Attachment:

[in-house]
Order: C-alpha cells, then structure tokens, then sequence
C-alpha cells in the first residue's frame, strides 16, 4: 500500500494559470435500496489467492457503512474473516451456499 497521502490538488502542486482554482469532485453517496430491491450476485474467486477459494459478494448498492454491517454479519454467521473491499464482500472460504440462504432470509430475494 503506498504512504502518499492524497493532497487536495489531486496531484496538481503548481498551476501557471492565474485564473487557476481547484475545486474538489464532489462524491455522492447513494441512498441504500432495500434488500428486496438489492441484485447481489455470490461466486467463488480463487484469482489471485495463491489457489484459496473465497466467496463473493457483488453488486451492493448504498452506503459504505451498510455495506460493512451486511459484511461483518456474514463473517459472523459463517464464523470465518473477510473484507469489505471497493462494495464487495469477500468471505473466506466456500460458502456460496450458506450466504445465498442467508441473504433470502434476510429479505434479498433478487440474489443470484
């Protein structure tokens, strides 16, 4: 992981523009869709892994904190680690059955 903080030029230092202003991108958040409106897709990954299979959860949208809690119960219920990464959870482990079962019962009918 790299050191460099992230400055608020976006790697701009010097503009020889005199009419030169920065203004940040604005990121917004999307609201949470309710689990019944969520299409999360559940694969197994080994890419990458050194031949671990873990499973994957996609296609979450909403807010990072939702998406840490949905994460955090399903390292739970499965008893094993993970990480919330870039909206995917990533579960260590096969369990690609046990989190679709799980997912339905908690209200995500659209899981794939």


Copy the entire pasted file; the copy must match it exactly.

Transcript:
[in-house]
Order: C-alpha cells, then structure tokens, then sequence
C-alpha cells in the first residue's frame, strides 16, 4: 500500500494559470435500496489467492457503512474473516451456499 497521502490538488502542486482554482469532485453517496430491491450476485474467486477459494459478494448498492454491517454479519454467521473491499464482500472460504440462504432470509430475494 503506498504512504502518499492524497493532497487536495489531486496531484496538481503548481498551476501557471492565474485564473487557476481547484475545486474538489464532489462524491455522492447513494441512498441504500432495500434488500428486496438489492441484485447481489455470490461466486467463488480463487484469482489471485495463491489457489484459496473465497466467496463473493457483488453488486451492493448504498452506503459504505451498510455495506460493512451486511459484511461483518456474514463473517459472523459463517464464523470465518473477510473484507469489505471497493462494495464487495469477500468471505473466506466456500460458502456460496450458506450466504445465498442467508441473504433470502434476510429479505434479498433478487440474489443470484
């Protein structure tokens, strides 16, 4: 992981523009869709892994904190680690059955 903080030029230092202003991108958040409106897709990954299979959860949208809690119960219920990464959870482990079962019962009918 790299050191460099992230400055608020976006790697701009010097503009020889005199009419030169920065203004940040604005990121917004999307609201949470309710689990019944969520299409999360559940694969197994080994890419990458050194031949671990873990499973994957996609296609979450909403807010990072939702998406840490949905994460955090399903390292739970499965008893094993993970990480919330870039909206995917990533579960260590096969369990690609046990989190679709799980997912339905908690209200995500659209899981794939």